Update: A candidate for Secretary of State calls on the legislature to expel Calderon so a special election to replace him can be held June 3. Story corrected to reflect Tom Calderon is one of those indicted, not Charles Calderon.
The political dynasty of Ron and Tom Calderon took a body blow as U.S. Attorney Andre Birotte Jr. today charged the brothers with criminal political corruption and painted a devastating picture of Ron Calderon as a man who drew his own son and daughter into his web. His brother, former state Assembly Tom Calderon, is already in custody for money laundering, and state Sen. Ron Calderon, accused of soliciting and taking $100,000 in bribes, has agreed to turn himself in on Monday, Birotte says.
According to Birotte, the Calderons greedily helped support "a massive health fraud'' as Ron Calderon pushed to preserve a California spinal surgery law that dramatically benefitted hospital owner Michael Drobot, who officials say "ripped off" 100 insurers. Separately, Ron Calderon agreed to push a California law to create tax credits for small films, in exchange for a bribe from "industry" people who turned out to be undercover FBI agents. The family, Birotte said, couldn't withstand the scrutiny of the FBI, IRS, U.S. Postal Service and California Department of Insurance.
The alleged bribes were largely in the form of phony jobs for Ron Calderon's son and daughter. Authorities say Calderon agreed to wear a wire after investigators confronted him in Las Vegas.
Several California politicians have declared they are not part of Birotte's probe, as fear of being tainted by the Calderons spreads among politicians statewide.
State officials called one of the two schemes "the largest insurance fraud in California history" involving former hospital owner Michael Drobot in Long Beach. An IRS executive at the press conference said Drobot bribed Calderon by hiring his son for a phony job paying $10,000 that was solicited by Ron Calderon, and that Calderon knew was fake. Then, authorites allege, Calderon helped to lie about the income on his son's tax return.
Bribery money flowed to lobbyist Tom Calderon's entity, Californians for Diversity, officials allege, and that money was ultimately laundered by being deposited in banks in a manner meant to cover up the original bribery, according to Birotte and the IRS.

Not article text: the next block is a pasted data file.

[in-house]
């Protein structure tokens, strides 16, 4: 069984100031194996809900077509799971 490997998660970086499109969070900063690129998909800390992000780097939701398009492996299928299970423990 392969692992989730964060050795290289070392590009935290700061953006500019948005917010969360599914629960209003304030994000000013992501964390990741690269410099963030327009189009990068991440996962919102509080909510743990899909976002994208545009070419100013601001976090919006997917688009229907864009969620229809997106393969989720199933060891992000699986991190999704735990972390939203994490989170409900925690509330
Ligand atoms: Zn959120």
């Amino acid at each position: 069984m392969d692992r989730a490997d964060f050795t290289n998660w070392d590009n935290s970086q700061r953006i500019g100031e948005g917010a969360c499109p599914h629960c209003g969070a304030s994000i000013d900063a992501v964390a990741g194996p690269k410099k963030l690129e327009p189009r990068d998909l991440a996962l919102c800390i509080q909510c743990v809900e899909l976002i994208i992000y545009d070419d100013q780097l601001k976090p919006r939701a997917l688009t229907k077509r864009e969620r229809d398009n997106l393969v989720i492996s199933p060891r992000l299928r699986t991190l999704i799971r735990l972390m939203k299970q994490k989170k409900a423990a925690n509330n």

The interlocking web of Calderon family members who hold powerful positions of influence is so complex that the Los Angeles Times recently made a valiant effort, via a flow chart, to help everyone understand how to follow the Calderon family's activities.
Here it is:
Investigators explained their actions this morning in a prepared statement that flew through Sacramento legislative offices "like a storm cloud" says one legislator:
Ronald S. Calderon, 56, of Montebello, is charged in a 24-count indictment that was returned late yesterday by a federal grand jury with mail fraud, wire fraud, honest services fraud, bribery, conspiracy to commit money laundering, money laundering and aiding in the filing of false tax returns.
The indictment also charges Thomas M. Calderon, 59, also of Montebello, who is Ronald's brother and a former member of the California State Assembly. Along with his brother, Thomas Calderon is charged in the money laundering conspiracy and with seven substantive counts of money laundering.
Tom Calderon self-surrendered this morning after being informed of the indictment and is expected to be arraigned this afternoon in United States District Court.
Ron Calderon is travelling and has agreed to surrender Monday morning. Ron Calderon's arraignment will be Monday afternoon.
Birotte called the crackdown on the Calderons "an ongoing public corruption investigation." Ron Calderon faces a 24-count indictment that essentially accuses him of selling legislation in exchange for money.
Interestingly, according to Birotte "Calderon convinced other public officials to do the same."